Anthony Hemmingway on The Tuskegee Airmen

What does the story of the Tuskegee Airmen mean to you?

This film is so personal to me.  I love human stories, stories about really awesome people and this is one of them. Red Tails is based on and inspired by Tuskegee Airmen, their courage, their bravery, their dedication and sacrifice is the foundation of this film. For me to be behind this and helm this is such a huge responsibly.  When I first went to Tuskegee, Alabama and stood where they trained and studied and actually stepped foot where they started, that was in itself crazy. Red Tails is not just a black story. It’s a universal story that many people can take something from, especially young boys and girls. We want to let them know that anything is possible if you dream and believe.

How important was it to have them around the set during filming?

The importance of having the Tuskegee Airmen present during much of the process was essential.  I wanted to make sure we were headed in the right direction. We had some of the guys come and talk to the cast first hand. I really wanted to give the cast some real life reference that would help them understand how amazing these men are, and how important it is to celebrate their legacy. For me, they are the stars – the Tuskegee Airmen are the real heroes of the film.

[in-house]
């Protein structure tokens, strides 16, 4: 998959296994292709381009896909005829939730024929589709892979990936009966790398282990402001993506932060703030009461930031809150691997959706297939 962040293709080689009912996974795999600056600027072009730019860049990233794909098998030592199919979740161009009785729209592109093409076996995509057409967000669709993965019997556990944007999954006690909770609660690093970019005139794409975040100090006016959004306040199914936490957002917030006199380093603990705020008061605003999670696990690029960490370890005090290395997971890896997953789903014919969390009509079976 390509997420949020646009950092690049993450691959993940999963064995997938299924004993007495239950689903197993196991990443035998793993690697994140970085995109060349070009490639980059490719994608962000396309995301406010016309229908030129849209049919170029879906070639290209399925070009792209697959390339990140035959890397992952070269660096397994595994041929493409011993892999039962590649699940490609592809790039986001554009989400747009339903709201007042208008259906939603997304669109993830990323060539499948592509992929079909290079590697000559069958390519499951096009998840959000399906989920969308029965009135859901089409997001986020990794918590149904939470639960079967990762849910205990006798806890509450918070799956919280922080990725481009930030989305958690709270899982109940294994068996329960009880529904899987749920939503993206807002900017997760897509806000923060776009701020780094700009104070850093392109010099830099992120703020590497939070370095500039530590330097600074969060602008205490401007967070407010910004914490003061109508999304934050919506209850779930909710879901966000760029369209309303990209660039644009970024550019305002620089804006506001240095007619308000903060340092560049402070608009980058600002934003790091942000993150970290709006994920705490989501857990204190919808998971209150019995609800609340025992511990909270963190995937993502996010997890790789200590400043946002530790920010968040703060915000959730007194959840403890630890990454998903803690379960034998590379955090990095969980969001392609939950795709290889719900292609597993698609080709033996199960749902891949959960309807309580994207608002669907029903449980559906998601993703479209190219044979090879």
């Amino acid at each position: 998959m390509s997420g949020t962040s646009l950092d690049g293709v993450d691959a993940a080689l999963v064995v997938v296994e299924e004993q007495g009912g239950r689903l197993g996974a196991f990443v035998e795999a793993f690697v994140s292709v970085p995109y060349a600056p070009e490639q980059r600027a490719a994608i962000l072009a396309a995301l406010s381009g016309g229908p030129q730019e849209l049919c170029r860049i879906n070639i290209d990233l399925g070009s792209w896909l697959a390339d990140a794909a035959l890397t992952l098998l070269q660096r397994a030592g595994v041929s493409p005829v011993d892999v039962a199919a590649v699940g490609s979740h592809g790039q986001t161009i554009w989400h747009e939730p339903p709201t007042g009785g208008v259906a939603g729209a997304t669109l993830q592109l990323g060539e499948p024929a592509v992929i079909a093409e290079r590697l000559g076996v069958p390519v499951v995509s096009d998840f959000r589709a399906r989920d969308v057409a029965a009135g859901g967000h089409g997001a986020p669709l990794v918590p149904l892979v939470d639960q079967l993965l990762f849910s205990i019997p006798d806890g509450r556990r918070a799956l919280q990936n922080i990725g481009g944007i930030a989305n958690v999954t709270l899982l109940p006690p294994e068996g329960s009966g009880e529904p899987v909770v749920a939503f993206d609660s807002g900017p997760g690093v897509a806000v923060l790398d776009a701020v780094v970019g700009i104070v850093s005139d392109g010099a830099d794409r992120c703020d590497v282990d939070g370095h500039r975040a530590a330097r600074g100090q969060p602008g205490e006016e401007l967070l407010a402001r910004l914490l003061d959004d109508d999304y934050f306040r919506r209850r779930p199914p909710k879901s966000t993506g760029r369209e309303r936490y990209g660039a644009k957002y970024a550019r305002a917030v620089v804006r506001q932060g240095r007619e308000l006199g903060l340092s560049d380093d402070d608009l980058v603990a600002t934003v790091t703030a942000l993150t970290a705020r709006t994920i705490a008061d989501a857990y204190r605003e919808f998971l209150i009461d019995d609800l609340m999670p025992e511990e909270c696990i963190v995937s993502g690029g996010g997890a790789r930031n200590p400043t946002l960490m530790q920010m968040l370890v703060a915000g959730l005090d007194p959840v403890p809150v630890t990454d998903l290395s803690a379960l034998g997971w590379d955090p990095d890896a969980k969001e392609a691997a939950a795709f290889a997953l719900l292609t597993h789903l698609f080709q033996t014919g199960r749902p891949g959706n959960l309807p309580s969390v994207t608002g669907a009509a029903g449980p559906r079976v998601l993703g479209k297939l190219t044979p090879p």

Anthony Hemmingway on the casting process

How much of a challenge was it casting the roles in Red Tails?

Casting Red Tails was such a challenge. There were so many great actors that came in front of us. I had already had relationships with the cast of The Wire and when some of them came in to read, it was obvious that they were the character.

Could you talk about the casting process?

After I met with Terence, I knew it. Physically he was right. Creatively he was right, and we vibed.  So, Colonel Bullard was checked off our list.